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Locking Patella Or Locking Stifle Can Be Corrected In Most Cases

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Tags: Locking Patella, Acquired Disorders, Bone and Joint Disorders, Health

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Locking patella, more properly known as intermittent upward fixation of the patella is an interesting issue in horses as part of the horse's ability to sleep or rest while standing up is directly related to their ability to "lock" their knees to keep them upright. Locking stifle becomes a problem with this locking mechanism and actually kicks in while the horse is moving or wants to move.

Locking stifle is noticed in either one or both back legs and is more problematic in horses with poor conformation on the hind end. Often horses with post-legs or very straight hind legs will have more problems with locking stifle. The first signs that the owner may notice is a dragging of the toe of the hind leg or legs and a slight hesitation in the bending motion of the hind leg when the horse is moving forward. Occasionally flexion may seem very extreme and exaggerated and a loud popping or clicking sound can be heard as the horse moves. In severe cases the leg may become locked and horse cannot disengage the lock, resulting in a very extended back leg that appears to be paralyzed. Although this looks horrible simple massaging and manipulation of the leg, your vet can show you the exact method, will cause the stifle to unlock and allow the horse to move normally.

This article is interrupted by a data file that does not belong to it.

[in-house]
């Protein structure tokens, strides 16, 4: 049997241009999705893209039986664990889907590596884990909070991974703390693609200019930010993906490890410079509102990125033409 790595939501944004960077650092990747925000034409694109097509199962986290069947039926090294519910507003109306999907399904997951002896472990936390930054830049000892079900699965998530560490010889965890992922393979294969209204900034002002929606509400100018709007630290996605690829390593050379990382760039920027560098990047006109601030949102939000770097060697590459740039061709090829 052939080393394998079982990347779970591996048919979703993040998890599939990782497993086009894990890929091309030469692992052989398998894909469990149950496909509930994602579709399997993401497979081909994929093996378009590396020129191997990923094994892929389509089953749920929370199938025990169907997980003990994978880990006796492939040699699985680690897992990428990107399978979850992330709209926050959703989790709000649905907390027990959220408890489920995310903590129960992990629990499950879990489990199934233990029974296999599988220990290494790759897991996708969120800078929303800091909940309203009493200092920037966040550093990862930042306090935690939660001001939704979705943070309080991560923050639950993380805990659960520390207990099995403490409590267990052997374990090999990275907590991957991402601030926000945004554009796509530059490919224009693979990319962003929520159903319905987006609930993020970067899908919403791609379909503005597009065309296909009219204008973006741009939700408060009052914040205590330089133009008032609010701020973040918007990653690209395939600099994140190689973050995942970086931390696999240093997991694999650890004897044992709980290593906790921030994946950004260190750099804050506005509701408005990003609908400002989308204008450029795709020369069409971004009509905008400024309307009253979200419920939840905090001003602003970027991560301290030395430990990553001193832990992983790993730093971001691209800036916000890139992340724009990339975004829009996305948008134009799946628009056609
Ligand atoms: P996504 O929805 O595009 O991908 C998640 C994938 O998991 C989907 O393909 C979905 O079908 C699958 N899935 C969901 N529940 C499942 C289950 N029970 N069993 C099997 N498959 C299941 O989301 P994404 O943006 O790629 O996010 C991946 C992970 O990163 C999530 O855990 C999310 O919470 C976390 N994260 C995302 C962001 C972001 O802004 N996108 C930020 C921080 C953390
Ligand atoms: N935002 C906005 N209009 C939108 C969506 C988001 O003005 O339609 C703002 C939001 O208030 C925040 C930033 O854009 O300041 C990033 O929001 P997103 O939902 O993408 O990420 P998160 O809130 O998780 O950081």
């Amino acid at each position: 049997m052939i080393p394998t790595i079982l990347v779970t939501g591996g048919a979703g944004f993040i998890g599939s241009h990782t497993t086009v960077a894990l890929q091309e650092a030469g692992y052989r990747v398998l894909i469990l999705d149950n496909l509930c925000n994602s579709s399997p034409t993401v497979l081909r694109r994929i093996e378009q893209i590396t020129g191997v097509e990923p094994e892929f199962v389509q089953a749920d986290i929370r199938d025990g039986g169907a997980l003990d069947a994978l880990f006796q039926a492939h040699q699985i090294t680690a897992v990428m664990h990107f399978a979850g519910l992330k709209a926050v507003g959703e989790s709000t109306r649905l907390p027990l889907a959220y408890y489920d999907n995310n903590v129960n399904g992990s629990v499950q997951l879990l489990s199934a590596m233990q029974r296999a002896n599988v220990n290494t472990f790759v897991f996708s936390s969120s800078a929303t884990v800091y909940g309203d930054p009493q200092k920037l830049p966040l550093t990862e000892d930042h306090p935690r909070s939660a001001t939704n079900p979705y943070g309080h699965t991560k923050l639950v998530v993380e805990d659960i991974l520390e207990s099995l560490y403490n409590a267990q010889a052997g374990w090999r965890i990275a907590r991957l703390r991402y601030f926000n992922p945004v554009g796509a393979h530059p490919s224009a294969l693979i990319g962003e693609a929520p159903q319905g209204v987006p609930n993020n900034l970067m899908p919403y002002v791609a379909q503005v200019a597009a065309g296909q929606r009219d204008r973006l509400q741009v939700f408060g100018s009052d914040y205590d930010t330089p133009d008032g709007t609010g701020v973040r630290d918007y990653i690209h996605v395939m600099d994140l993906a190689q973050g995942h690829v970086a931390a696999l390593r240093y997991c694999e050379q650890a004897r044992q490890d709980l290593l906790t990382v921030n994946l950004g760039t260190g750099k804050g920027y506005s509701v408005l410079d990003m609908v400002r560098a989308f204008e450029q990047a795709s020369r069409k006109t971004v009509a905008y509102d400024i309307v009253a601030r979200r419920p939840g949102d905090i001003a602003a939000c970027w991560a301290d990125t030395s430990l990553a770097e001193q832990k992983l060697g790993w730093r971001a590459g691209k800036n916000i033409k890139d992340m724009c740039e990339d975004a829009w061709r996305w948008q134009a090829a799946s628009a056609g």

One of the best treatments for mild cases of locking stifle is to provide a regular exercise program that will improve the muscle tone in the hind quarters to allow the horse to be able to disengage the locking stifle on their own. This exercise can include longer walks or jogs, trail riding or increased pleasure riding as well as dressage or other forms of training that will increase the muscle tone of the horse on a gradual basis.

A surgical procedure known as medial patellar desmotomy or MPD is often complete in cases where the condition is chronic and does not respond to increased muscle development in the legs. This is a relatively simple procedure that involves cutting the ligament that is catching on the femur and causing the movement problem. Most horses respond very well to this surgical procedure and are able to continue on as competition or pleasure riding horses after they have recovered. Some horses will have increased lameness and ongoing patella problems after the surgery so most vets will only use this option as a last resort.

Since the greatest cause of locking stifle is a conformation problem, breeding for good conformation in any breed is essential. In some of the breeds that are prone to straighter back legs careful selection of both stallions and mares is essential to avoid contributing to any problems that foals may experience due to the lack of conformation that is inherited through breeding lines.

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Locking Patella Or Locking Stifle Can Be Corrected In Most Cases
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